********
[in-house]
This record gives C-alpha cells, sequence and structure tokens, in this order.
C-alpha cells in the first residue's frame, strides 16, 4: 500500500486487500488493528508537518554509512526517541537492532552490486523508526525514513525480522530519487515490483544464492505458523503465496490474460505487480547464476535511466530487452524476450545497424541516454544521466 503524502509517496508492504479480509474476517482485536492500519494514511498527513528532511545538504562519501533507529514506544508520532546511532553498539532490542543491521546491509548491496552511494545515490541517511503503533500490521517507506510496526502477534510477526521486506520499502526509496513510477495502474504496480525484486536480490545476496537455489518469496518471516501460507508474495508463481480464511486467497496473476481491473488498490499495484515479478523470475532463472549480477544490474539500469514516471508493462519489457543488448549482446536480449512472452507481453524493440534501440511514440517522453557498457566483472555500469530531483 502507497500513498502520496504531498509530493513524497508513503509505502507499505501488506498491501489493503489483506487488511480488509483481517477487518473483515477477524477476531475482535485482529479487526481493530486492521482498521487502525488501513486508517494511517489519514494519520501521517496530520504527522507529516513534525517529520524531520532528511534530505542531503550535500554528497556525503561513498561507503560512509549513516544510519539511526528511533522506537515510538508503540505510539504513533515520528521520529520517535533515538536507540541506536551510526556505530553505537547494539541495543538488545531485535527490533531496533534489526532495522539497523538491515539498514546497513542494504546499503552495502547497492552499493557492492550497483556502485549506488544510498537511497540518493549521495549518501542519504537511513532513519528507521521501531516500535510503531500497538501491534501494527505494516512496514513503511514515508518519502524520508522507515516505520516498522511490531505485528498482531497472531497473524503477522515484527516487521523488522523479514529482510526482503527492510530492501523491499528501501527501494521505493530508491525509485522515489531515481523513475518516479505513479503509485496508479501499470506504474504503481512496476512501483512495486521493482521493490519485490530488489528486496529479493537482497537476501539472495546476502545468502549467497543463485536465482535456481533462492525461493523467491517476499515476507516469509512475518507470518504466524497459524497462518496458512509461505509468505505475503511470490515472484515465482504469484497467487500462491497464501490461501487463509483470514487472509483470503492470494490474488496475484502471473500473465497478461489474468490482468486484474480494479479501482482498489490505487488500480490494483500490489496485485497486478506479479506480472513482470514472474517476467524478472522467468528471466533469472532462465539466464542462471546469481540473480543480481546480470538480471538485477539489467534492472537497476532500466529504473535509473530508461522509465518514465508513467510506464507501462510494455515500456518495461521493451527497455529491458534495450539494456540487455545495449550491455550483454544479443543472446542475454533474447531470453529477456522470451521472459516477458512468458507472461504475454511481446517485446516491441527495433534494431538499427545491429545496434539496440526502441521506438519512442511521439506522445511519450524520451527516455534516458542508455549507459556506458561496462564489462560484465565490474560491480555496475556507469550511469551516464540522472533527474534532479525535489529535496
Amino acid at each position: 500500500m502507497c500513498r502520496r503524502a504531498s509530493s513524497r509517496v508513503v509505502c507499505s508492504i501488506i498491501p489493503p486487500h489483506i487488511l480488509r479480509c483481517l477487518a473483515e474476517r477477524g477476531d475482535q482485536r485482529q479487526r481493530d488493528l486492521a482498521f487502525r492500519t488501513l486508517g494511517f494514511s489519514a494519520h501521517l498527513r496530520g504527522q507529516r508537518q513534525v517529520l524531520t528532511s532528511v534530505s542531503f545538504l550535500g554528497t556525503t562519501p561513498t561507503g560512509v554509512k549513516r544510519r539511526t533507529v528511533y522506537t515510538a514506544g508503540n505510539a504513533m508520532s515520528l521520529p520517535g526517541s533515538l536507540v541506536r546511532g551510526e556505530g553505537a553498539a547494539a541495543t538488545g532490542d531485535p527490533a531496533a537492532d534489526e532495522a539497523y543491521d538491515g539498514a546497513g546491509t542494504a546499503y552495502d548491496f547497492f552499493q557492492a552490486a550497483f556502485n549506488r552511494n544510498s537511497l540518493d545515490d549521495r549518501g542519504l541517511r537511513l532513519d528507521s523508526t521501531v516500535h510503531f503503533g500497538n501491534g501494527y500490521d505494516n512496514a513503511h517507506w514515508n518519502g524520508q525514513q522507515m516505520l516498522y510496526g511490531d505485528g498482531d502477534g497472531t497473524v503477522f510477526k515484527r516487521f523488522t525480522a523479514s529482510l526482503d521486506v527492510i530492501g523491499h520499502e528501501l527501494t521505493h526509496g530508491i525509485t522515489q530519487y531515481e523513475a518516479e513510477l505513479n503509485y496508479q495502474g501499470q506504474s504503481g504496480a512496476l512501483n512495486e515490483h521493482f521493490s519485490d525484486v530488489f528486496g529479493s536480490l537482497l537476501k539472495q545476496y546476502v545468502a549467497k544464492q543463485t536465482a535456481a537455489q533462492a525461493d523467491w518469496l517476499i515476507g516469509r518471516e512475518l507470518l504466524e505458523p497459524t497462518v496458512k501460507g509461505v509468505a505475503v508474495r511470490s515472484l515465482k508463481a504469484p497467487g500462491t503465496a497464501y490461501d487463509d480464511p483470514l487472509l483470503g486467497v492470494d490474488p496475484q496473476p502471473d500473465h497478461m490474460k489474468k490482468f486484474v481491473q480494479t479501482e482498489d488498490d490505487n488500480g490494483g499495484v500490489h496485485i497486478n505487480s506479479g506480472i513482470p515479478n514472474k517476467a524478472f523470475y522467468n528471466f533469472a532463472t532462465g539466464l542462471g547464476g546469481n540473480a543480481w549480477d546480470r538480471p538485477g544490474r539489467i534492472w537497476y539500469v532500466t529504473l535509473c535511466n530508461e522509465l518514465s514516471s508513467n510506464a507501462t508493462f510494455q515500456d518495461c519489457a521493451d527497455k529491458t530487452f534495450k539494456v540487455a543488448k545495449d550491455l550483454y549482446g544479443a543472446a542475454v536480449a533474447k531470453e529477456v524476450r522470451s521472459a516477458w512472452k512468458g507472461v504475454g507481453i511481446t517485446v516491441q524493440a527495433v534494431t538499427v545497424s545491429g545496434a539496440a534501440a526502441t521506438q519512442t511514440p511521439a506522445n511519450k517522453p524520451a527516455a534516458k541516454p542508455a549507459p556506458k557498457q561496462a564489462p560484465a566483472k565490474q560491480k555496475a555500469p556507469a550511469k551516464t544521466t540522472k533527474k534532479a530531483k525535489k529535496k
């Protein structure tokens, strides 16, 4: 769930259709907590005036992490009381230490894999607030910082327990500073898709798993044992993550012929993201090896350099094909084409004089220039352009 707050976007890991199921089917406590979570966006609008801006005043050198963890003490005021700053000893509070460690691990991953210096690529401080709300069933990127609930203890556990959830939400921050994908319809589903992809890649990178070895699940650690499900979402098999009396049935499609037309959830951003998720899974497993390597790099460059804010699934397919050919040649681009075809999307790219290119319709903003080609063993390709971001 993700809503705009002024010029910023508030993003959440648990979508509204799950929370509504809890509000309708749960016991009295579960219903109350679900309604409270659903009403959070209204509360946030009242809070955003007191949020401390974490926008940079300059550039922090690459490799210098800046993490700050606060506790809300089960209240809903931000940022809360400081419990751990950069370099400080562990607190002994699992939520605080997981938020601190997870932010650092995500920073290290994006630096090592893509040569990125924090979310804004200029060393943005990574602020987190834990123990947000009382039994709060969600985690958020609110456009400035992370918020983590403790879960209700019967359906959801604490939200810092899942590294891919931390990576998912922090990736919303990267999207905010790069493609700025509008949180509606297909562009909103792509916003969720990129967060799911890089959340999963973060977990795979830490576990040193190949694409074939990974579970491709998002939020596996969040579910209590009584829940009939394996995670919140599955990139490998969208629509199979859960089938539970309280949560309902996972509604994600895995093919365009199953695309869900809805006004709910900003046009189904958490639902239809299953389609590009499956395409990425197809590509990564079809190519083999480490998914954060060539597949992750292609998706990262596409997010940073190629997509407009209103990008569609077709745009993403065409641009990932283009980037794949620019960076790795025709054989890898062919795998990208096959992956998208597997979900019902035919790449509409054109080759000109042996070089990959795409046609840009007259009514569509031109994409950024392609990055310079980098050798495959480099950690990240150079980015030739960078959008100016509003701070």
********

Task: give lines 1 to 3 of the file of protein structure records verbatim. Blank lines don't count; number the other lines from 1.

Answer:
[in-house]
This record gives C-alpha cells, sequence and structure tokens, in this order.
C-alpha cells in the first residue's frame, strides 16, 4: 500500500486487500488493528508537518554509512526517541537492532552490486523508526525514513525480522530519487515490483544464492505458523503465496490474460505487480547464476535511466530487452524476450545497424541516454544521466 503524502509517496508492504479480509474476517482485536492500519494514511498527513528532511545538504562519501533507529514506544508520532546511532553498539532490542543491521546491509548491496552511494545515490541517511503503533500490521517507506510496526502477534510477526521486506520499502526509496513510477495502474504496480525484486536480490545476496537455489518469496518471516501460507508474495508463481480464511486467497496473476481491473488498490499495484515479478523470475532463472549480477544490474539500469514516471508493462519489457543488448549482446536480449512472452507481453524493440534501440511514440517522453557498457566483472555500469530531483 502507497500513498502520496504531498509530493513524497508513503509505502507499505501488506498491501489493503489483506487488511480488509483481517477487518473483515477477524477476531475482535485482529479487526481493530486492521482498521487502525488501513486508517494511517489519514494519520501521517496530520504527522507529516513534525517529520524531520532528511534530505542531503550535500554528497556525503561513498561507503560512509549513516544510519539511526528511533522506537515510538508503540505510539504513533515520528521520529520517535533515538536507540541506536551510526556505530553505537547494539541495543538488545531485535527490533531496533534489526532495522539497523538491515539498514546497513542494504546499503552495502547497492552499493557492492550497483556502485549506488544510498537511497540518493549521495549518501542519504537511513532513519528507521521501531516500535510503531500497538501491534501494527505494516512496514513503511514515508518519502524520508522507515516505520516498522511490531505485528498482531497472531497473524503477522515484527516487521523488522523479514529482510526482503527492510530492501523491499528501501527501494521505493530508491525509485522515489531515481523513475518516479505513479503509485496508479501499470506504474504503481512496476512501483512495486521493482521493490519485490530488489528486496529479493537482497537476501539472495546476502545468502549467497543463485536465482535456481533462492525461493523467491517476499515476507516469509512475518507470518504466524497459524497462518496458512509461505509468505505475503511470490515472484515465482504469484497467487500462491497464501490461501487463509483470514487472509483470503492470494490474488496475484502471473500473465497478461489474468490482468486484474480494479479501482482498489490505487488500480490494483500490489496485485497486478506479479506480472513482470514472474517476467524478472522467468528471466533469472532462465539466464542462471546469481540473480543480481546480470538480471538485477539489467534492472537497476532500466529504473535509473530508461522509465518514465508513467510506464507501462510494455515500456518495461521493451527497455529491458534495450539494456540487455545495449550491455550483454544479443543472446542475454533474447531470453529477456522470451521472459516477458512468458507472461504475454511481446517485446516491441527495433534494431538499427545491429545496434539496440526502441521506438519512442511521439506522445511519450524520451527516455534516458542508455549507459556506458561496462564489462560484465565490474560491480555496475556507469550511469551516464540522472533527474534532479525535489529535496